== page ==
The only question that matters when writing a CV or resume
Does it matter?
Everyone will have an opinion on what to include on a resume, but only one opinion matters … that of the resume reader.
Whether you are writing a new resume or tailoring an existing one, this one question will help you decide whether to include something or not.
Should I include…
At the time of research, if ‘should I include’ is typed into the search box on Google or Bing, most of the suggested searches relate to job search (your specific results may vary)
- Should I include a cover letter
- Should I include hobbies on my resume
- Should I include a photo in my cv
- Should I include photo in resume
Should I include references in my resume
Should I include my inheritance in will
Should I include references on cv [country]
Should I include a profile statement
Should I include a cover letter
Should I include a photo on my resume
Similarly, the answers to these questions vary. For example, when ‘should I include a photo in resume’ is Googled…
Google Results – summary of advice: 1. Why Your Resume Should NEVER Include a Photo – ‘No’ 2. Should you include a photo with your resume? – ‘No’ 3. Should my resume include a photo of myself? – ‘Maybe’ 4. ‘No Photo On Your Resume’ And Other Career Advice You Should Question – ‘Why Not?’ 5. 5 Things You Should Absolutely Never Put on a Resume – ‘No’
So, how can anyone know which opinion to follow?
You need to find your best answer by asking yourself the simple question: ‘does it matter?’, for each content you want to include.
Like many answers to many questions, the broad answer is ‘it depends’. The good news is that it depends on your unique context – your individual circumstance and each specific job – so by doing some research on the company, industry and country, the answer can become a definite answer.
It could matter if…
The following are examples of when you could include content not specifically requested by the job ad:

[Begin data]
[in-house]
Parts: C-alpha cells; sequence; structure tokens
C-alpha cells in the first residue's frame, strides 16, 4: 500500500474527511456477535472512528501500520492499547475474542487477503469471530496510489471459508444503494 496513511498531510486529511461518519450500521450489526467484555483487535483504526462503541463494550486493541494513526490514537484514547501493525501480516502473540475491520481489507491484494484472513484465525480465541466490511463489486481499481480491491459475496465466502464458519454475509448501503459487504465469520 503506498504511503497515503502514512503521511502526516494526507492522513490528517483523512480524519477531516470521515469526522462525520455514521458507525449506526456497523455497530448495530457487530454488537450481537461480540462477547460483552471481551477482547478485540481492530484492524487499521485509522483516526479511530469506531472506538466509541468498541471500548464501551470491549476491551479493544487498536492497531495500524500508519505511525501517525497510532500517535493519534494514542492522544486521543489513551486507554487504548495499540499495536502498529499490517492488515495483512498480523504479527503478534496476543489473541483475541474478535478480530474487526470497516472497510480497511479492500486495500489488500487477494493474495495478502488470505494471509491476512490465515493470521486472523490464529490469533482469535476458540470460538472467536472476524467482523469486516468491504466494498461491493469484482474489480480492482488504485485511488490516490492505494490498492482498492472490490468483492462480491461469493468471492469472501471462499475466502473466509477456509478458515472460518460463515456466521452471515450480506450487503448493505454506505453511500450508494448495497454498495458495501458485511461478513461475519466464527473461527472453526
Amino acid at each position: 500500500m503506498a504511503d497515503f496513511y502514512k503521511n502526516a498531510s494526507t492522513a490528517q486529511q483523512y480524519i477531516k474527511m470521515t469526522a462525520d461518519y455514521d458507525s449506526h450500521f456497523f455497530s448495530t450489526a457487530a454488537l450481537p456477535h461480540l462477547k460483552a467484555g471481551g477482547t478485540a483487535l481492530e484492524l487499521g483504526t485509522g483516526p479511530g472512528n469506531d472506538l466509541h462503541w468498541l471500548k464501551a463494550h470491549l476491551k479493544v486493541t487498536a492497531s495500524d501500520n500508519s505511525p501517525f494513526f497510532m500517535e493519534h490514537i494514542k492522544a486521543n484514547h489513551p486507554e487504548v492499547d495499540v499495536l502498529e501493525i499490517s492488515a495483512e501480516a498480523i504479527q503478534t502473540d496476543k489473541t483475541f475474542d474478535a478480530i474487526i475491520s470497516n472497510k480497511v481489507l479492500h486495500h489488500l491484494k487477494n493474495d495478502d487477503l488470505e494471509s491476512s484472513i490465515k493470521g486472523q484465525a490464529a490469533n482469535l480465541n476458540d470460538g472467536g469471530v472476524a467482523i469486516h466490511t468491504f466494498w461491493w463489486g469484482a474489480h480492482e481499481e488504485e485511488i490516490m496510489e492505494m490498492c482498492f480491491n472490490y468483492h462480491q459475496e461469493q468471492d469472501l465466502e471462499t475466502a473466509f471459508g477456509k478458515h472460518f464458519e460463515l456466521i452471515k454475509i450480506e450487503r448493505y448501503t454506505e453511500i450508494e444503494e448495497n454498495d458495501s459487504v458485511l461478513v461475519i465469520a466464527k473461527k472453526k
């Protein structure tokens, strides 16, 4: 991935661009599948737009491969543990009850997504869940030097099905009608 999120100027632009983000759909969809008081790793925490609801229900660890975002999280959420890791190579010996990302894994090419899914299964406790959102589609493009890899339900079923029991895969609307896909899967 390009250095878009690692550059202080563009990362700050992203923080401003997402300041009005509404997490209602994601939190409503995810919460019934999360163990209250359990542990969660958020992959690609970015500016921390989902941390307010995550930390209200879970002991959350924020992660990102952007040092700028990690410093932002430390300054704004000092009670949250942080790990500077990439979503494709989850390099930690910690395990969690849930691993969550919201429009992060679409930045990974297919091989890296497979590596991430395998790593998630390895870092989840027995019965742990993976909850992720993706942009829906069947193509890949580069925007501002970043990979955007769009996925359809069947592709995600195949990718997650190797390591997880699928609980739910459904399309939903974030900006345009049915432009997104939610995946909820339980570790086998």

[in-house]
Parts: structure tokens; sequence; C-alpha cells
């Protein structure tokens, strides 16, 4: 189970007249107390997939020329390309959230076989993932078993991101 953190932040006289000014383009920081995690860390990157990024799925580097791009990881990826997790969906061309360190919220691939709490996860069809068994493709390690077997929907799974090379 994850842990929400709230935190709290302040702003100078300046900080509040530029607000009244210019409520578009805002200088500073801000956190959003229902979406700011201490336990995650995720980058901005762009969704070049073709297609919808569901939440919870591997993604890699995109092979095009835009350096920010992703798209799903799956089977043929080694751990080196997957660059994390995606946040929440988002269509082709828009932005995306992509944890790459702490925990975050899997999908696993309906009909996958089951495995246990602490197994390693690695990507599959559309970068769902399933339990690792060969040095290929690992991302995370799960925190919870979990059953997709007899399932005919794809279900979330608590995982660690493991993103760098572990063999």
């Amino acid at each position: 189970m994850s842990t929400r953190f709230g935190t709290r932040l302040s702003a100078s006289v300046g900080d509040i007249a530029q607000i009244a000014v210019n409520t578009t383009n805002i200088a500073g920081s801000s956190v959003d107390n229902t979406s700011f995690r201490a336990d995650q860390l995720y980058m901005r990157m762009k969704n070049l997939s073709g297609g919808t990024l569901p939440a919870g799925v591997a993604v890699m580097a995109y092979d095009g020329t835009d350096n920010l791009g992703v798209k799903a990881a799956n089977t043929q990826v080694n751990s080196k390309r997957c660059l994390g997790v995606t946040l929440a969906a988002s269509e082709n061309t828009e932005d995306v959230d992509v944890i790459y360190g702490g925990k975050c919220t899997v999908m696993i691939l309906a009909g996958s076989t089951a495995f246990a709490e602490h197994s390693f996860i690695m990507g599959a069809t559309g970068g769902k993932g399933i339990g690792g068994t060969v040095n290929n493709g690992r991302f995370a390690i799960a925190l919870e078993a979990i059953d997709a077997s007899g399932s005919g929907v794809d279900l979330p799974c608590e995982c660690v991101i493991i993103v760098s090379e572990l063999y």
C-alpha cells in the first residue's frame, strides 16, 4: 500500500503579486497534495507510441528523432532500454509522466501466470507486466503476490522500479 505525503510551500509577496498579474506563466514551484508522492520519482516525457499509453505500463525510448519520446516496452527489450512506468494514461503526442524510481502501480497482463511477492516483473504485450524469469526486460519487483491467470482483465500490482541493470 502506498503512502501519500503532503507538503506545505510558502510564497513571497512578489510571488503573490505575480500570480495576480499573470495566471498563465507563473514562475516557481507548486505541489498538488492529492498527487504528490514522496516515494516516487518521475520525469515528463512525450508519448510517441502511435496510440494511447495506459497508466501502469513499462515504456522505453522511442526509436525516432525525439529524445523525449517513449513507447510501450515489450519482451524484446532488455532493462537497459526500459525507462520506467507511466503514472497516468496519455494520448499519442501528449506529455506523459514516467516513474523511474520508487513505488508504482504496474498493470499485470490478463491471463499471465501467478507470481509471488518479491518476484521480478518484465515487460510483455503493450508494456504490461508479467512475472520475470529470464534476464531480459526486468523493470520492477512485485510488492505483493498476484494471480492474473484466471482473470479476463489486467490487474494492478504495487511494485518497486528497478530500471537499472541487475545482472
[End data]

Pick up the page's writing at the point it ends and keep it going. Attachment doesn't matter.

- Physical appearance is relevant to the job – e.g. acting or modelling
- It is the norm in your country – e.g. some parts of Asia and Europe
- The photo can provide important information that provides you with an advantage – e.g. due to company diversity initiatives, or a person looking for a babysitter might prefer someone ‘motherly’
- You are photogenic or there is high chance of recognition – there is probably only upside, but keep it professional and relevant. If someone has a bias, it is probably better to know sooner rather than later. Also, most hirers will probably do a search on social media, which could reveal more than just a photo.
Career Objective / Profile Statement
- Functionally ordered resume – a profile statement could introduce and tie together the different functions as it relates to the advertised role
- There are specific ‘red flags’ you want to preempt – e.g. explaining an industry switch in a couple of sentences
- The job tends to receive applicants from wide backgrounds with varied motivations
- You have stellar references that the resume reader might know
Hobbies & Interests
- Your hobby is relevant to the job or exceptionally interesting – curiosity is powerful
- If your interests can show alignment to company values or add to their culture
- If they show qualities that you may not have had a chance to demonstrate in a professional setting, e.g. leadership roles in your community
Lastly, remember that your resume is a marketing document that aims to get you an interview. Your application may get as little as 30-45 seconds of consideration when first viewed, so you need to highlight the most important and relevant information.
If it really matters, make it prominent. If it doesn’t matter, leave it out.